Policies, procedures and work instructions are important for any business, but are vital to collection agency compliance programs. Without a compliant framework for how to run the office, you risk violating regulations and exposing your agency to litigation. However, understanding the difference between these three terms can be confusing, and make it hard to know how if you’re going about things the right way.
Reynaud suggests anyone unsure of where to begin, or who is simply interested in tightening day-to-day operations of their agency should attend the Professional Practice Management System (PPMS) course offered through the ACA. The class is a certification program designed to teach you how to create and maintain functional office processes. The curriculum, designed for smoothing out daily issues and cutting down on errors, helps maximize compliant debt collection. “It is definitely worth your while, even if you don’t want to become a PPMS agency,” says Reynaud. “It still provides value.”
To help collection agencies get started without the PPMS course, the Collection Boot Camp panel provided a simplified explanation for each of these processes. Here’s how you can understand the difference between policies, procedures and work instructions:
- Policy- Think “Big Picture.” Your company policy usually applies to all staff and is generally not specific to debt collection.
(Ex. Company Policy, Data Security Policy)
- Procedure- Processes organized in conjunction with elements of PPMS or if PPMS not in use – departments or processes within the Agency
(Ex. Element 3 “Client Issues” or “Client Services Department”)
example of Procedure – ppms format
- Work instruction- Step-by-step instruction for how to do a specific task.
(Ex. New Client on-boarding instruction)
Example of a Work Instruction – ppms format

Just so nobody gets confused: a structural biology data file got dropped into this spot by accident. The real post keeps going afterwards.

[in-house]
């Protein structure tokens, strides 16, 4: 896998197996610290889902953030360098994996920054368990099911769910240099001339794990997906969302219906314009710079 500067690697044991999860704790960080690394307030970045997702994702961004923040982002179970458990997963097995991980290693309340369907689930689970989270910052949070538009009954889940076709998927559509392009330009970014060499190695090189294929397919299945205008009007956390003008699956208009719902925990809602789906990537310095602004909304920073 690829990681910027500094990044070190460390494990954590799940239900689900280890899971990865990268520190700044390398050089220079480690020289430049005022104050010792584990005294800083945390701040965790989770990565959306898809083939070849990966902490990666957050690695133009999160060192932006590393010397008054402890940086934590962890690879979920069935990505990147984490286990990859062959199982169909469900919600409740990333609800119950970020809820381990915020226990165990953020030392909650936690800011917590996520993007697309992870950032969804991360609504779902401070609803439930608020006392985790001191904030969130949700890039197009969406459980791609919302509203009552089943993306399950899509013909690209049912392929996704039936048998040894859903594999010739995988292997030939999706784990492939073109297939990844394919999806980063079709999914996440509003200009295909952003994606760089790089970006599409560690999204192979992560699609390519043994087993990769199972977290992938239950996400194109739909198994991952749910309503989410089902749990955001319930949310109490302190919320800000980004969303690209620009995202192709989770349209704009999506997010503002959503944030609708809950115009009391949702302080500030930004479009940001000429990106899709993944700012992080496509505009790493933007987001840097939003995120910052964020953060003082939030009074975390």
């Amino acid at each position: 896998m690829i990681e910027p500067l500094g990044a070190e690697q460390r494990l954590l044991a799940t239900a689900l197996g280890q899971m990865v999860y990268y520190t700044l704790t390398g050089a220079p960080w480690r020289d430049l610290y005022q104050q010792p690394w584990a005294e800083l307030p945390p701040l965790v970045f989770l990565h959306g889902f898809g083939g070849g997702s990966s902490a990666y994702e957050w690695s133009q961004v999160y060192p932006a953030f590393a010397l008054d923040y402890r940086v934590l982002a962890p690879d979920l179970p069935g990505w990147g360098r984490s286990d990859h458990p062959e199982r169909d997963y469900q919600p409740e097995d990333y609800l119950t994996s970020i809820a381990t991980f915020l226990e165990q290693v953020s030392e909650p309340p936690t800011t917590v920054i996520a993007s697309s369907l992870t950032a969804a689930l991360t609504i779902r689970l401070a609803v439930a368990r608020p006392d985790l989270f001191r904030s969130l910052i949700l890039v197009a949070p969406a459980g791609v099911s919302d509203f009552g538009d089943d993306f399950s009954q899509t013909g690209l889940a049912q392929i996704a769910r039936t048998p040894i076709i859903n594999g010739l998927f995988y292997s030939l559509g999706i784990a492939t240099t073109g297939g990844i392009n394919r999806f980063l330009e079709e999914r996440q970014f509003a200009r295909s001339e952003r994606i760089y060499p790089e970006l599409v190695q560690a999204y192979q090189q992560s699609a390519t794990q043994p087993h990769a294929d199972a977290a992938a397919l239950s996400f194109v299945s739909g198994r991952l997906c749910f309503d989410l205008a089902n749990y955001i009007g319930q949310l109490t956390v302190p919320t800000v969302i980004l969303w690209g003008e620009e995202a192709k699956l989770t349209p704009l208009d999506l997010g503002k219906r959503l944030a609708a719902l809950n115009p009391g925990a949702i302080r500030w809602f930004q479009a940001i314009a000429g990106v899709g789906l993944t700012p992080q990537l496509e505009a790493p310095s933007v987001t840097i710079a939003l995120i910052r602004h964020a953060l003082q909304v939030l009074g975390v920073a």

Creating Policies, Procedures and Work Instructions for Compliant Debt Collection
Creating policies, procedures and work instructions is “one of the most difficult and time-consuming parts of developing your compliance management system” says Reynaud. She cautions that it can be overwhelming, and you may not know where to begin. Her advice for getting started is to review current systems that your agency may already have in place. Check them to make sure they are current, accurate, and still being used. This can provide a framework for a comprehensive and up-to-date version that will help your Compliance Management System succeed.
Rather than sitting down in one day to overhaul your system, Reynaud explains that the best time to create or tweak a policy is right after an issue in your office. If a policy, procedure or work instruction you already have in place would have solved the problem, take time to share it with staff and train them on proper implementation. If you find the policy you have in place contains gaps, or is out of date, that could be why you had a problem. Fix and update your existing framework to create a new policy, procedure or work instruction.